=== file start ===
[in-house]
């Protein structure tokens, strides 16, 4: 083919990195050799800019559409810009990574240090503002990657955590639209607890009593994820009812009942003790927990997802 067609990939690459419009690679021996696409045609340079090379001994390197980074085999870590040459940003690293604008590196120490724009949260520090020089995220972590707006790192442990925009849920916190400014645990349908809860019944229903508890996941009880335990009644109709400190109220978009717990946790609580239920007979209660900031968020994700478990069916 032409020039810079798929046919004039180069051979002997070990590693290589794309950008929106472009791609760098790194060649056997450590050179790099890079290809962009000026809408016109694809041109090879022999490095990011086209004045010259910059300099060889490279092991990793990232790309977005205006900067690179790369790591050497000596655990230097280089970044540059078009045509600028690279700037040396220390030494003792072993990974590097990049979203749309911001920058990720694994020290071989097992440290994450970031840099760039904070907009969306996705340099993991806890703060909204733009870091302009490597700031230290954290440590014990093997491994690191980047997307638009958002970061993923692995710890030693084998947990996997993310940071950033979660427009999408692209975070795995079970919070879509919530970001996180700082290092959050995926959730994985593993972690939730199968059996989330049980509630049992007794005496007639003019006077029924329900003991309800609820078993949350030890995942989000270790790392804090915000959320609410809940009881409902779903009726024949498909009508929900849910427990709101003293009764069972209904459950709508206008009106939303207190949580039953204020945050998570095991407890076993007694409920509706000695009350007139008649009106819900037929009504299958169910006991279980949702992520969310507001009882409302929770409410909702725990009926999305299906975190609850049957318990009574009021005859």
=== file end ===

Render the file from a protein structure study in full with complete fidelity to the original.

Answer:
[in-house]
């Protein structure tokens, strides 16, 4: 083919990195050799800019559409810009990574240090503002990657955590639209607890009593994820009812009942003790927990997802 067609990939690459419009690679021996696409045609340079090379001994390197980074085999870590040459940003690293604008590196120490724009949260520090020089995220972590707006790192442990925009849920916190400014645990349908809860019944229903508890996941009880335990009644109709400190109220978009717990946790609580239920007979209660900031968020994700478990069916 032409020039810079798929046919004039180069051979002997070990590693290589794309950008929106472009791609760098790194060649056997450590050179790099890079290809962009000026809408016109694809041109090879022999490095990011086209004045010259910059300099060889490279092991990793990232790309977005205006900067690179790369790591050497000596655990230097280089970044540059078009045509600028690279700037040396220390030494003792072993990974590097990049979203749309911001920058990720694994020290071989097992440290994450970031840099760039904070907009969306996705340099993991806890703060909204733009870091302009490597700031230290954290440590014990093997491994690191980047997307638009958002970061993923692995710890030693084998947990996997993310940071950033979660427009999408692209975070795995079970919070879509919530970001996180700082290092959050995926959730994985593993972690939730199968059996989330049980509630049992007794005496007639003019006077029924329900003991309800609820078993949350030890995942989000270790790392804090915000959320609410809940009881409902779903009726024949498909009508929900849910427990709101003293009764069972209904459950709508206008009106939303207190949580039953204020945050998570095991407890076993007694409920509706000695009350007139008649009106819900037929009504299958169910006991279980949702992520969310507001009882409302929770409410909702725990009926999305299906975190609850049957318990009574009021005859």